This charismatic individual, the Rebbe of Satmar, Grand Rabbi Joel Teitelbaum, did not mince any words. Straight to the point he called Zionism “the work of Satan”, “a sacrilege” and “a blasphemy”. He forbade any participation with anything even remotely associated with Zionism and said that Zionism was bound to call the wrath of G-d upon His people. He maintained this stance with unwavering bravery from the onset of Zionism whilst he was still in Hungary up until his death in New York where he lead a congregation numbering in the hundreds of thousands. Grand Rabbi Teitelbaum, scion to a legacy of holy mystics and Hassidic Masters unfortunately had his prediction fulfilled. We lost more than six million of our brothers, sisters, sons and daughters in a very horrible manner. This, more than six million holy people had to experience as punishment for the Zionist stupidity. The Holocaust, he wept, was a direct result of Zionism, a punishment from G-d.


But it doesn’t end there. It wasn’t enough for the Zionist leaders to have aroused the wrath of G-d. They made a point of displaying abysmal contempt for their Jewish brothers and sisters by actively participating in their extermination. Just the idea alone of Zionism, which the rabbis had informed them would cause havoc, was not enough for them. They made an effort to pour fuel on an already burning flame. They had to incite the Angel of Death, Adolf Hitler. They took the liberty of telling the world that they represented World Jewry. Who appointed these individuals as leaders of the Jewish People?? It is no secret that these so-called “leaders” were ignoramuses when it came to Judaism. Atheists and racists too. These are the “statesmen” who organized the irresponsible boycott against Germany in 1933. This boycott hurt Germany like a fly attacking an elephant – but it brought calamity upon the Jews of Europe. At a time when America and England were at peace with the mad-dog Hitler, the Zionist “statesmen” forsook the only plausible method of political amenability; and with their boycott incensed the leader of Germany to a frenzy. Genocide began, but these people, if they can really be classified as members of the human race, sat back.

“No Shame”

President Roosevelt convened the Evian conference July 6-15 1938, to deal with the Jewish refugee problem. The Jewish Agency delegation headed by Golda Meir (Meirson) ignored a German offer to allow Jews to emigrate to other countries for $250 a head, and the Zionists made no effort to influence the United States and the 32 other countries attending the conference to allow immigration of German and Austrian Jews. [Source]

On Feb 1, 1940 Henry Montor executive vice-President of the United Jewish Appeal refused to intervene for a shipload of Jewish refugees stranded on the Danube river, stating that “Palestine cannot be flooded with… old people or with undesirables.” [Source]

Read “The Millions That Could Have Been Saved” by I.DombIt is an historical fact that in 1941 and again in 1942, the German Gestapo offered all European Jews transit to Spain, if they would relinquish all their property in Germany and Occupied France; on condition that: a) none of the deportees travel from Spain to Palestine; and b) all the deportees be transported from Spain to the USA or British colonies, and there to remain; with entry visas to be arranged by the Jews living there; and c) $1000.00 ransom for each family to be furnished by the Agency, payable upon the arrival of the family at the Spanish border at the rate of 1000 families daily.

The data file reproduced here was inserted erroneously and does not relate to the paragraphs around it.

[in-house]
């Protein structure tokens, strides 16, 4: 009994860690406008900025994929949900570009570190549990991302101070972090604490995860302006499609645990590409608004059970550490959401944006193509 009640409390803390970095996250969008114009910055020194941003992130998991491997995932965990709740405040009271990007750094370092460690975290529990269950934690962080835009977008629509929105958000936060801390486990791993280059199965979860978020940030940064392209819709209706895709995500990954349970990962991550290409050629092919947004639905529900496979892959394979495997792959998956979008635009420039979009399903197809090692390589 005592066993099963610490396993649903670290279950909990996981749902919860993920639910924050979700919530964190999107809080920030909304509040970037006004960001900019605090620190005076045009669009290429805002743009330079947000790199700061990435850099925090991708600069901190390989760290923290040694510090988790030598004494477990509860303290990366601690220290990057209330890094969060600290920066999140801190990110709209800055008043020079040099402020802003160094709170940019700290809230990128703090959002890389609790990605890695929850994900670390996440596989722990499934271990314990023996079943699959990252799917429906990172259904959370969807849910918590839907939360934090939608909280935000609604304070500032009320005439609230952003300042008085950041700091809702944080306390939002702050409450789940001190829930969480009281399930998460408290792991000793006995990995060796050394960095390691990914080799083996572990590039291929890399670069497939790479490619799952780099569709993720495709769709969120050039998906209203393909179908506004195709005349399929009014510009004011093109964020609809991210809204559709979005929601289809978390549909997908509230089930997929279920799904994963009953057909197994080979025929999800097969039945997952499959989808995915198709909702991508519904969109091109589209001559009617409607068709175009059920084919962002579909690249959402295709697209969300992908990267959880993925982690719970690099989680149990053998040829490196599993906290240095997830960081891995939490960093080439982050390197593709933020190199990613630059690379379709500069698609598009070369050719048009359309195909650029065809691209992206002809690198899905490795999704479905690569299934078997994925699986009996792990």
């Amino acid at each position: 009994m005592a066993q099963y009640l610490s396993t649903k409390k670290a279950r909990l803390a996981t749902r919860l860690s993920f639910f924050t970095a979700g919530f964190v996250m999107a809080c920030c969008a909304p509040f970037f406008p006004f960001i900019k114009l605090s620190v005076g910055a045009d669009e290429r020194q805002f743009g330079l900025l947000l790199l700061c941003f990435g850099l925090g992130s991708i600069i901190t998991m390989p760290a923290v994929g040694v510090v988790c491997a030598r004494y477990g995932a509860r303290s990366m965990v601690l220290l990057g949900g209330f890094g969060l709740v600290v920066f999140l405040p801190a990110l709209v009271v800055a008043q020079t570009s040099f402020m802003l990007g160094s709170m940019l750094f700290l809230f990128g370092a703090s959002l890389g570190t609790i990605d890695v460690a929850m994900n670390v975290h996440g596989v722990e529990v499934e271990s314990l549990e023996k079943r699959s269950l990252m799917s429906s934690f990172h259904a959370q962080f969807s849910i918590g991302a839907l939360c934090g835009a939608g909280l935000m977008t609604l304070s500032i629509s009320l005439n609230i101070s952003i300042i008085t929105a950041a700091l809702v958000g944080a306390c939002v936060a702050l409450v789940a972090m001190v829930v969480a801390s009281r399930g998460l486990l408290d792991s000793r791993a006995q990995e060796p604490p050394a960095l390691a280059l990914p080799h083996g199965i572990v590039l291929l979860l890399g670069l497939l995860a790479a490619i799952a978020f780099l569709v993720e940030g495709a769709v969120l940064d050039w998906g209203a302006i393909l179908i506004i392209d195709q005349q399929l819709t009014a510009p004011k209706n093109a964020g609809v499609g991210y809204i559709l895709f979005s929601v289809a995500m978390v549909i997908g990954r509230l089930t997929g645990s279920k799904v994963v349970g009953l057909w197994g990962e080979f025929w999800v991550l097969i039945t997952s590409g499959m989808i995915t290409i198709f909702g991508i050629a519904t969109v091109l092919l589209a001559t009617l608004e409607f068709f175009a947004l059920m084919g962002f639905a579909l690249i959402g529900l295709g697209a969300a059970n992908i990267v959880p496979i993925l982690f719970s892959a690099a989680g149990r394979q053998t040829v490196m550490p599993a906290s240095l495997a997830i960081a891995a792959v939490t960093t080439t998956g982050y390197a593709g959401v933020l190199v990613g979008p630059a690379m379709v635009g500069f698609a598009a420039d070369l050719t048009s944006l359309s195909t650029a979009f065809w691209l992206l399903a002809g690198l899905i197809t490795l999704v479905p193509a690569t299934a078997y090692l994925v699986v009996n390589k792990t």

The Zionist leaders in Switzerland and Turkey received this offer with the clear understanding that the exclusion of Palestine as a destination for the deportees was based on an agreement between the Gestapo and the Mufti.

The answer of the Zionist leaders was negative, with the following comments: a) ONLY Palestine would be considered as a destination for the deportees. b) The European Jews must accede to suffering and death greater in measure than the other nations, in order that the victorious allies agree to a “Jewish State” at the end of the war. c) No ransom will be paid This response to the Gestapo’s offer was made with the full knowledge that the alternative to this offer was the gas chamber.

These treacherous Zionist leaders betrayed their own flesh and blood. Zionism was never an option for Jewish salvation. Quite the opposite, it was a formula for human beings to be used as pawns for the power trip of several desperadoes. A perfidy! A betrayal beyond description!

In 1944, at the time of the Hungarian deportations, a similar offer was made, whereby all Hungarian Jewry could be saved. The same Zionist hierarchy again refused this offer (after the gas chambers had already taken a toll of millions).

The British government granted visas to 300 rabbis and their families to the Colony of Mauritius, with passage for the evacuees through Turkey. The “Jewish Agency” leaders sabotaged this plan with the observation that the plan was disloyal to Palestine, and the 300 rabbis and their families should be gassed.

On December 17, 1942 both houses of the British Parliament declared its readiness to find temporary refuge for endangered persons. The British Parliament proposed to evacuate 500,000 Jews from Europe, and resettle them in British colonies, as a part of diplomatic negotiations with Germany. This motion received within two weeks a total of 277 Parliamentary signatures. On Jan. 27, when the next steps were being pursued by over 100 M.P.’s and Lords, a spokesman for the Zionists announced that the Jews would oppose the motion because Palestine was omitted. [Source]